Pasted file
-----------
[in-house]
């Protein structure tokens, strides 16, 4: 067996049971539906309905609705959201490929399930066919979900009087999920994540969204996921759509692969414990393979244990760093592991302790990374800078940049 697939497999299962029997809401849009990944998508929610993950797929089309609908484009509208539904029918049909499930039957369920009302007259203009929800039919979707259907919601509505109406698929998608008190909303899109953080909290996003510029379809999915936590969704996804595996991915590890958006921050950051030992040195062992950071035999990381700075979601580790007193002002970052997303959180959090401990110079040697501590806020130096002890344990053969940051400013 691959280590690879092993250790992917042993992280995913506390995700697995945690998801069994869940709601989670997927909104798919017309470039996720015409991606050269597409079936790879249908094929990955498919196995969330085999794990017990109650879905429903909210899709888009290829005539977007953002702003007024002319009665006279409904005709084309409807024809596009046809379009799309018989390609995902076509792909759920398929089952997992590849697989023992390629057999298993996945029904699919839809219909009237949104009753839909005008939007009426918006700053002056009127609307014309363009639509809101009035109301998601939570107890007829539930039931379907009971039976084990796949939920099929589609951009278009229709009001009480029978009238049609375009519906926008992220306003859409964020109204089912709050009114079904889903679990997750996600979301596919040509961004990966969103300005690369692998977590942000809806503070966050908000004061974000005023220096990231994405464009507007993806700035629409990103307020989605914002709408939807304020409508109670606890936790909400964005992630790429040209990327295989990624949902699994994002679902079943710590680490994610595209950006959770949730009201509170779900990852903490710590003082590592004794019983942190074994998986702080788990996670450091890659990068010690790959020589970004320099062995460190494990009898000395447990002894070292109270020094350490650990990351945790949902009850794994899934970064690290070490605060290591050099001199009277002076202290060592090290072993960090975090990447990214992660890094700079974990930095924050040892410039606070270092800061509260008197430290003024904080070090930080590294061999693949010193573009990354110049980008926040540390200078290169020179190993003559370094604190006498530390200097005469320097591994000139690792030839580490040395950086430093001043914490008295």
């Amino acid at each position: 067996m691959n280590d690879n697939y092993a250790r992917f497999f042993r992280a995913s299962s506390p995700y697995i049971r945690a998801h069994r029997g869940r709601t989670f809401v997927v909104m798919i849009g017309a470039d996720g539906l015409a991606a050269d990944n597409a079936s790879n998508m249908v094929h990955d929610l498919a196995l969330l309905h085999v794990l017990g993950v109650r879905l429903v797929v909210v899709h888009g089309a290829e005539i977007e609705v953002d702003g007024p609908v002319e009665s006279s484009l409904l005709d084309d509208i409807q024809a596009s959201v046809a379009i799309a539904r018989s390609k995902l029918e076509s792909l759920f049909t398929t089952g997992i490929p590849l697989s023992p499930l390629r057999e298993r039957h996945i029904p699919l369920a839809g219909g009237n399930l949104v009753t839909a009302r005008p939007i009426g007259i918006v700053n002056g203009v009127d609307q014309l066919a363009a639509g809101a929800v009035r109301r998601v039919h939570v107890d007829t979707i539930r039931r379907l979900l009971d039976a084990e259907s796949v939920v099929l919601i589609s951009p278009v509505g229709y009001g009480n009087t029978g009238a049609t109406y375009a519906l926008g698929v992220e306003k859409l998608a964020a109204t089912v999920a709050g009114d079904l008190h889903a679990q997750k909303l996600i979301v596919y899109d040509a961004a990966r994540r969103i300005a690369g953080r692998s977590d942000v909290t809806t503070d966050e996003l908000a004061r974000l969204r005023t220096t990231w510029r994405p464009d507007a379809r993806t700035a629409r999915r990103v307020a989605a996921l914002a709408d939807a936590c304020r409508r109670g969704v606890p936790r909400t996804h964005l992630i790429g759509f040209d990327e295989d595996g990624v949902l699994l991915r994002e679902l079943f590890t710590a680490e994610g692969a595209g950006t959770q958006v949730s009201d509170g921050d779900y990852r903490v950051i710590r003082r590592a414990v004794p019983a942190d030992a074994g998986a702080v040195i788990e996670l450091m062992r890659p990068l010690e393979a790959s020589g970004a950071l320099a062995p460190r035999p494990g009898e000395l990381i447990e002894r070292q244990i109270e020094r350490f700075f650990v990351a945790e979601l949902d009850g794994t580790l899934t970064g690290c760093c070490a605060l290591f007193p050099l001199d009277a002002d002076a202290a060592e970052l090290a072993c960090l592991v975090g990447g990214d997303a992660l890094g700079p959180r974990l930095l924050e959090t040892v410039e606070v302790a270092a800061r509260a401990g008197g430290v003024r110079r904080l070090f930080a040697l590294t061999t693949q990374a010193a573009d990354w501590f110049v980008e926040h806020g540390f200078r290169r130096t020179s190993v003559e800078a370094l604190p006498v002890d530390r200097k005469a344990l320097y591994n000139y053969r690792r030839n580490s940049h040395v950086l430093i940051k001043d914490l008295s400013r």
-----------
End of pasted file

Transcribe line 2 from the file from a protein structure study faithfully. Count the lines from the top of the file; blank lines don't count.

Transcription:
């Protein structure tokens, strides 16, 4: 067996049971539906309905609705959201490929399930066919979900009087999920994540969204996921759509692969414990393979244990760093592991302790990374800078940049 697939497999299962029997809401849009990944998508929610993950797929089309609908484009509208539904029918049909499930039957369920009302007259203009929800039919979707259907919601509505109406698929998608008190909303899109953080909290996003510029379809999915936590969704996804595996991915590890958006921050950051030992040195062992950071035999990381700075979601580790007193002002970052997303959180959090401990110079040697501590806020130096002890344990053969940051400013 691959280590690879092993250790992917042993992280995913506390995700697995945690998801069994869940709601989670997927909104798919017309470039996720015409991606050269597409079936790879249908094929990955498919196995969330085999794990017990109650879905429903909210899709888009290829005539977007953002702003007024002319009665006279409904005709084309409807024809596009046809379009799309018989390609995902076509792909759920398929089952997992590849697989023992390629057999298993996945029904699919839809219909009237949104009753839909005008939007009426918006700053002056009127609307014309363009639509809101009035109301998601939570107890007829539930039931379907009971039976084990796949939920099929589609951009278009229709009001009480029978009238049609375009519906926008992220306003859409964020109204089912709050009114079904889903679990997750996600979301596919040509961004990966969103300005690369692998977590942000809806503070966050908000004061974000005023220096990231994405464009507007993806700035629409990103307020989605914002709408939807304020409508109670606890936790909400964005992630790429040209990327295989990624949902699994994002679902079943710590680490994610595209950006959770949730009201509170779900990852903490710590003082590592004794019983942190074994998986702080788990996670450091890659990068010690790959020589970004320099062995460190494990009898000395447990002894070292109270020094350490650990990351945790949902009850794994899934970064690290070490605060290591050099001199009277002076202290060592090290072993960090975090990447990214992660890094700079974990930095924050040892410039606070270092800061509260008197430290003024904080070090930080590294061999693949010193573009990354110049980008926040540390200078290169020179190993003559370094604190006498530390200097005469320097591994000139690792030839580490040395950086430093001043914490008295």